Health and Beauty

Moscow on the Q train: A guide to Brooklyn’s 3 Russian bathhouses

Moscow on the Q train: A guide to Brooklyn's 3 Russian bathhouses
That leafy branch thing is a venik. Via Mermaid Spa’s Facebook

In these cold months, it’s necessary for your physical and mental health to pamper your body with as much warmth as possible, and a trip to one of Brooklyn’s banyas is a damn good way to do it.

These aren’t the glorified massage parlors many Americans will associate with the idea of a spa, these are casual social clubs featuring a great diversity of hot and cold water treatments and lots of older Russian men sitting around in felt hats, eating fruit and relaxing with their guard down in a way many New Yorkers didn’t realize was possible. Sure, NYC used to have an abundance of public bathhouses, but it’s been nearly a century since we either demolished, abandoned, or converted those stunning revival structures into condos, because who needs community spaces when you have capitalism?

The price of admission to these banyas may seem high, but if you do it right you’ll spend all day within their windowless, steamy chambers and leave with very small pores and the feeling that you’ve gotten your money’s worth. And don’t scrimp and save by not spending any additional cash after the entrance fee — the food is really freaking good. Your body will thank you. So come take a trip out to Brooklyn’s nether regions and immerse yourself in Russian hospitality.

Russian Bathhouses Banya Brooklyn
Via Brooklyn Banya’s Facebook

Quick banya lingo lesson before you go:

  • Venik – These are leafy batons wielded by bathhouse matrons that thwack your skin into baby soft goodness in a ritual known as platza. Expect to be charged in the $40 range for this traditional treatment. Yes, it hurts, and yes, you’ll see results.
  • Taapki – You’re expected to wear sandals (you can bring your own or the spa will provide a pair, free of charge) throughout the facility, except for when you’re in a tub, obviously
  • Those felt hats – Since your head gets very hot very easily in a sauna, wearing one of these woolen caps will help maintain your core temperature.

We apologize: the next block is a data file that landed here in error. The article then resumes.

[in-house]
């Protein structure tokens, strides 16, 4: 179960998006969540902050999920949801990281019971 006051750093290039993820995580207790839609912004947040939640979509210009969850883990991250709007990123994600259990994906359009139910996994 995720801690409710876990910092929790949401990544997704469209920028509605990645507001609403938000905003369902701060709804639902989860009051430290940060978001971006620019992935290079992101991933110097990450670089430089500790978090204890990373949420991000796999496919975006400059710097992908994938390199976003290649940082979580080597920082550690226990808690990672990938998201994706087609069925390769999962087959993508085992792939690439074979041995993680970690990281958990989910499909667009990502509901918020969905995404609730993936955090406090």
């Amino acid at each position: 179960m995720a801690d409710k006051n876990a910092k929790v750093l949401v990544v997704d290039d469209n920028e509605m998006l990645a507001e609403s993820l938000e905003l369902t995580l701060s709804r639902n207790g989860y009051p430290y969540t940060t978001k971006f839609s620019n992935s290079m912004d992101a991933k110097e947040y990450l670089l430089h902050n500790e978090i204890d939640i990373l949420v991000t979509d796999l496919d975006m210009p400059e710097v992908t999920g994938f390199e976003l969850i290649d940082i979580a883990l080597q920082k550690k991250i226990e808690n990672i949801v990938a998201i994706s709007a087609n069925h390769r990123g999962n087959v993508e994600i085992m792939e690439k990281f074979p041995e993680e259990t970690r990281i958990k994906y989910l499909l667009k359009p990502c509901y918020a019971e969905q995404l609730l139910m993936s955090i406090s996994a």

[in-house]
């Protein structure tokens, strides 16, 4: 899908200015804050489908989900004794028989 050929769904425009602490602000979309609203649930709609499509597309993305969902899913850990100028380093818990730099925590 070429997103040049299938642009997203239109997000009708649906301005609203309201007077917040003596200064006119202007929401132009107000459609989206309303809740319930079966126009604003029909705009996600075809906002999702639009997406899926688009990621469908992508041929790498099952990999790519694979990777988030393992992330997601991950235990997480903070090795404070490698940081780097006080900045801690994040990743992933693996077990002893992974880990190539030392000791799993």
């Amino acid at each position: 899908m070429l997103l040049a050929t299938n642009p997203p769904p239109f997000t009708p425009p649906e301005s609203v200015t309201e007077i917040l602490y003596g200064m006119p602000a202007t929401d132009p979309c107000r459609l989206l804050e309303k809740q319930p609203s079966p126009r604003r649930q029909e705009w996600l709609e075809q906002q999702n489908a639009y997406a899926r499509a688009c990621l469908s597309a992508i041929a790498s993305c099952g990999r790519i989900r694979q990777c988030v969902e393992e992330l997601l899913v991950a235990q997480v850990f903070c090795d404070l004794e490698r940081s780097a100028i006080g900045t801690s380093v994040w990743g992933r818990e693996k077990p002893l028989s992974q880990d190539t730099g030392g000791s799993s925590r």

• Spasibo – Most likely all of the staff will speak decent enough English to help you with whatever it is you’re bumbling with, but “thank you” in Russian is Спасибо, or “spah-see-bah”
  • Tips – Don’t.


Brooklyn Banya Russian Bathhouse
Via Facebook

1. Brooklyn Banya, 602 Coney Island Ave.
Assuming you live in the brownstone belt or northern Brooklyn, Brooklyn Banya is going to be the most bang for your buck with the shortest schlep. It’s the smallest of the three but manages to pack a pool, relaxation area, dry sauna, wet sauna, jacuzzi, steam room, cafe and roof deck into its quaint quarters between the auto shops lining Coney Island Avenue. In addition to being a great date spot, it’s also a prime place for a party
Admission: $40, or $20 for roof access only
Call: (718) 853-1300


Brooklyn Banya Russian Bathhouse
Via Facebook

2. Mermaid Spa, 3703 Mermaid Ave.
Located to the west of Coney Island in Brooklyn’s Sea Gate neighborhood, a gated community still recovering from Hurricane Sandy, there are no subways, only busses, that will take you here, so now’s the time to seduce that friend with a car or splurge on a rideshare (it’s really not that bad a drive).

The grandest of the group, Mermaid Spa may be just beyond Sea Gate’s wall but between the food and the decor you’ll feel like you’re back in post-Soviet Russia. In addition to the standard saunas, jacuzzis, and pools, there’s also a meditation cave, Korean heated bench, and an ice sauna. Children below 50 inches in height are not allowed.
Admission: $45
Call: (347) 462-2166


Brooklyn Banya Russian Bathhouse
From the banya’s Russian Easter celebration. Via Facebook

3. Russian Bath of New York, 1200 Gravesend Neck Rd.
Deep in the heart of Sheepshead Bay off the Neck Road Q train stop and down an alley next to a gated children’s play area sits the Russian Bath of New York. Most memorable for its hockey-themed bar and restaurant, the banya is built around a large central pool, with showers, two dry saunas and a wet sauna off to the sides.

It’s easy to accidentally spend all day here, shvitzing and showering and drinking fresh fruit smoothies and repeating. When you’re done at the spa, if you haven’t had your fill of Russian culture yet, head a few blocks over to Netcost Market, an affordably priced and well stocked Russian grocery store.
Admission: $45
Call: (718) 332-1676

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